Now that I have gifted these hot pads I can blog about them and the process. My old hot pads were looking tattered and worn and I thought about making new ones to give to the hubs (he does the cooking around here) for Christmas & a set for my parents too.
I was inspired by the cross hatch fabric with hearts and thought a heart on point would be a great hot pad. I then started by finding my supplies and cutting them. I made a single pad first to make sure it would work out then did an assembly line for the other 3 (2 for the hubs & 2 for my parents.)
I like to lay it out and make sure it is what I have in mind, it also helps with sewing in the correct order.I sewed the red to the navy, making sure to keep the correct lengths on the proper sides. All seams are 1/4″.
Then attached the navy, red, navy strips to each other. I made sure to line up the bottom of the red seam so the heart would turn out. I pressed all seams to the navy.Next, fold the larger red piece in half (see smaller arrow) with seams matched. The larger arrow shows the middle – finger press this to make a small crease.Find the middle of a navy triangle on the longest side and finger press this middle also. Line up the triangle to the side of the heart, making sure to line these two finger pressed seams up, pin, sew and press. No edges will align – the finger pressing makes sure everything will work out.Another visual example of finger pressing and aligning a triangle to sew. Do the same to the other side only do not center it on the smaller red piece, use the already attached triangle on the other side to find center. Pin and attach. Press.Check the block to make sure all looks correct.Trim to square. Mine all worked out to be 6 1/4″ by 6 1/4″Some will need a little more “coaxing” to be square.
Next it is on to the quilting! I layered my heart block upside down, the batting, then the backing right side up – like a sandwich. All was cut to the same size. I wanted a thread to really stand out so I chose red and planned on a cross hatch design with the quilting.
I began sewing from corner to corner, trying to not notice the heart pattern. Then I moved over and followed the first stitch and lined it up with my presser foot and continued this method back and forth until the right half was complete. I then rotated and did the other side.
Next, rotate and do the same method in the opposite direction. Did have a bit of a problem with this one in the middle – used the seam ripper to fix all of that! Trimmed all strings.
I cut my binding to 1 1/4″ and attach from the back first. I used a binding that I already attached a finish edge to – for this small of a project it is so much faster. Sewing a 1/4″ from the edge attached all the way around.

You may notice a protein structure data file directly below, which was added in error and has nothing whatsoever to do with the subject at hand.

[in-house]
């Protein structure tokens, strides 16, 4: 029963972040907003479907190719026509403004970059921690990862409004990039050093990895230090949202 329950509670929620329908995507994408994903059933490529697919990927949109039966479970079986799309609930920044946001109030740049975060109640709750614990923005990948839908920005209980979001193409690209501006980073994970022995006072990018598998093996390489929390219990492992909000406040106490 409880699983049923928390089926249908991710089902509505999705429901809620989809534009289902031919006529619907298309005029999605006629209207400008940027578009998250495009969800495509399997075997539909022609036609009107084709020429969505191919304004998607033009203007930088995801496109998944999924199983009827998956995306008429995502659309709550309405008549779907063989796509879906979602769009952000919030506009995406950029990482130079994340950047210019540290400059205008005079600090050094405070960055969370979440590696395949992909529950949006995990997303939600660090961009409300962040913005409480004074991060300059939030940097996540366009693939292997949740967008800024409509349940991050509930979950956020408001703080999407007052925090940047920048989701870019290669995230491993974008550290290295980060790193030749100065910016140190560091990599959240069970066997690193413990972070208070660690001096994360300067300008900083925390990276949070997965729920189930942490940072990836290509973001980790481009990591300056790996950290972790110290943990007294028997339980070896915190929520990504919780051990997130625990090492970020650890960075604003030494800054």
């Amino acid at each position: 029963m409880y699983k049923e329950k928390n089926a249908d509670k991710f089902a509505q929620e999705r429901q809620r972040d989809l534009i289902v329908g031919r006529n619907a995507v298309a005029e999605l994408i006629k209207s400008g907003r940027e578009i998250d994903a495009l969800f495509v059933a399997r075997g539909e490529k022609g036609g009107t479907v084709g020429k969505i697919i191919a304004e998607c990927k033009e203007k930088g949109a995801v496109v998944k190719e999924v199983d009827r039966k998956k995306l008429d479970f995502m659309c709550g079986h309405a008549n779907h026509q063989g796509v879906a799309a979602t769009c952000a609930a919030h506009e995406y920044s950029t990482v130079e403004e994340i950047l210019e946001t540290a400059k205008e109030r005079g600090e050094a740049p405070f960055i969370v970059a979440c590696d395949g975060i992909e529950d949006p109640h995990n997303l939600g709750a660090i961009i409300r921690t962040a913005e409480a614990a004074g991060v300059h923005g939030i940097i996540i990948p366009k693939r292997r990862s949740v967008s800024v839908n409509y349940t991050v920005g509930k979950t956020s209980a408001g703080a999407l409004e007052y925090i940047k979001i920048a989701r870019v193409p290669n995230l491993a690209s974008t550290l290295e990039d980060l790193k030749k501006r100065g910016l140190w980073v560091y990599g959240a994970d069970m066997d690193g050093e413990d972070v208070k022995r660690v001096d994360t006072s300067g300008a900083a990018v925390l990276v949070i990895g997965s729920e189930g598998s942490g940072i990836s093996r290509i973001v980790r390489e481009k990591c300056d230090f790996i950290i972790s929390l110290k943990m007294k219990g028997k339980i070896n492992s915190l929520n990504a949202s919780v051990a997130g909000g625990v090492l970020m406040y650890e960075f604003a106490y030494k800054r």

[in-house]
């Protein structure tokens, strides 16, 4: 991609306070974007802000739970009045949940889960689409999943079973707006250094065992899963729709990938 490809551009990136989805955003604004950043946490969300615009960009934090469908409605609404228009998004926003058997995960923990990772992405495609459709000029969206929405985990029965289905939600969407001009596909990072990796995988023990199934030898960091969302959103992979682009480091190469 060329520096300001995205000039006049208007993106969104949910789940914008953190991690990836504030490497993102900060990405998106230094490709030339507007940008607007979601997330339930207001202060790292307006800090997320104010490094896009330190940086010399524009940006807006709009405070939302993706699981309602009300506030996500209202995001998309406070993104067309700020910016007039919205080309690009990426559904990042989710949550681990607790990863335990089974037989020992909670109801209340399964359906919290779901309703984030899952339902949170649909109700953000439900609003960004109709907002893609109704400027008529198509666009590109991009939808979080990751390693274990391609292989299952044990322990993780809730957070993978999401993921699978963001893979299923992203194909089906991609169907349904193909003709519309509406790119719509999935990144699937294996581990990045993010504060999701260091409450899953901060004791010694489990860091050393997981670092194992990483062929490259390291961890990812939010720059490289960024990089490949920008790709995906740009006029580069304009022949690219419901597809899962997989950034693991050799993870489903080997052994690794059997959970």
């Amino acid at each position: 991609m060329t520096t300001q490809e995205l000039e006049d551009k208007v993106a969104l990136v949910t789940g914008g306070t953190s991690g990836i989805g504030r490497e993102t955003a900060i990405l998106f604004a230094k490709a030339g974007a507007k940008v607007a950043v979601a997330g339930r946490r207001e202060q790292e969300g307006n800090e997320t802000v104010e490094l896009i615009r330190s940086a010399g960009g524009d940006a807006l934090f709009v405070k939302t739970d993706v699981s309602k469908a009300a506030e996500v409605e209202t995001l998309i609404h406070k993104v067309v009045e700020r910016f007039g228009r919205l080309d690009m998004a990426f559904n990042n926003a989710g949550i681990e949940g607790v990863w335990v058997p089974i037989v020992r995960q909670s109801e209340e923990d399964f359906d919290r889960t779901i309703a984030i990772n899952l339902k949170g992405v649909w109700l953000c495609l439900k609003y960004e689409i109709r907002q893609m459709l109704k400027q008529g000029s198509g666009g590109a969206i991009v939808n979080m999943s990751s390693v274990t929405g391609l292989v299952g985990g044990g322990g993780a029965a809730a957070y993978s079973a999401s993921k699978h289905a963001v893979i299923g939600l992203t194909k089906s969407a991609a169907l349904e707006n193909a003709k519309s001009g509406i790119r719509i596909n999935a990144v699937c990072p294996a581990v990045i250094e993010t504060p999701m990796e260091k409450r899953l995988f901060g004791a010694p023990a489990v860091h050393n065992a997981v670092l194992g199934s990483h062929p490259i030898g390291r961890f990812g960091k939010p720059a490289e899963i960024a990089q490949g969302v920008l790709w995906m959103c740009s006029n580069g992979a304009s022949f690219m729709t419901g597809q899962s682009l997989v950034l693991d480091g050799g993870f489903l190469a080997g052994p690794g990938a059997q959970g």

Corners can be a frustrating thing when sewing on binding & here is my method. Sew to within 1/4″ of edge, lift presser foot, rotate sandwich 90 degrees, ruffle/scrunch/move the binding out of the way, make sure binding is lined up with the edge of the quilt sandwich, presser foot down, sew away. The goal is to not sew over any extra binding by being 1/4″ from the edge, but you may sew over a stitch or two, no big deal. Hot pads are a great way to practice binding and become an expert quickly! Repeat at each corner.
It will look like this once all attached.
Flip the sandwich to the front and fold over the binding so it is almost touching the edge. Then fold it over again to just cover the sewing line of attaching from the back. Sew a few thread widths from the edge of the binding. I do not use pins or clips to attach my binding. I just use my fingernails and prep the binding as I go. This is a personal preference but either way could be used. I have learned that anytime you stop for any reason make sure to keep the needle in the down position so the project does not shift or move. When I forget this there are usually explicatives used.
Corners again?!?! Stop about 1″ or so from edge, prep corner by double folding bottom edge and folding corner over so it looks pleasing to you (mitered corner, folded, however – just keep all 4 looking the same). Once corner is prepped and ready, sew to a stitch or two past the bottom binding and then rotate the presser foot to sew along bottom edge. Repeat at each corner.
This is the finished product from the back. You can see the sew line from attaching the binding from the front. Not perfect – but it was about practicing my binding skills and having a finished product. The cross hatch quilting is fairly even across this one – yea me! For a first project for this style of quilting & working on binding AND finishing before a deadline (Christmas) it was a win for me!
All four of them done before I shipped 2 off to my parents. I did try a loop on the top of one & realized none of us hang them; it wasn’t worth the pain!First use on Christmas Day!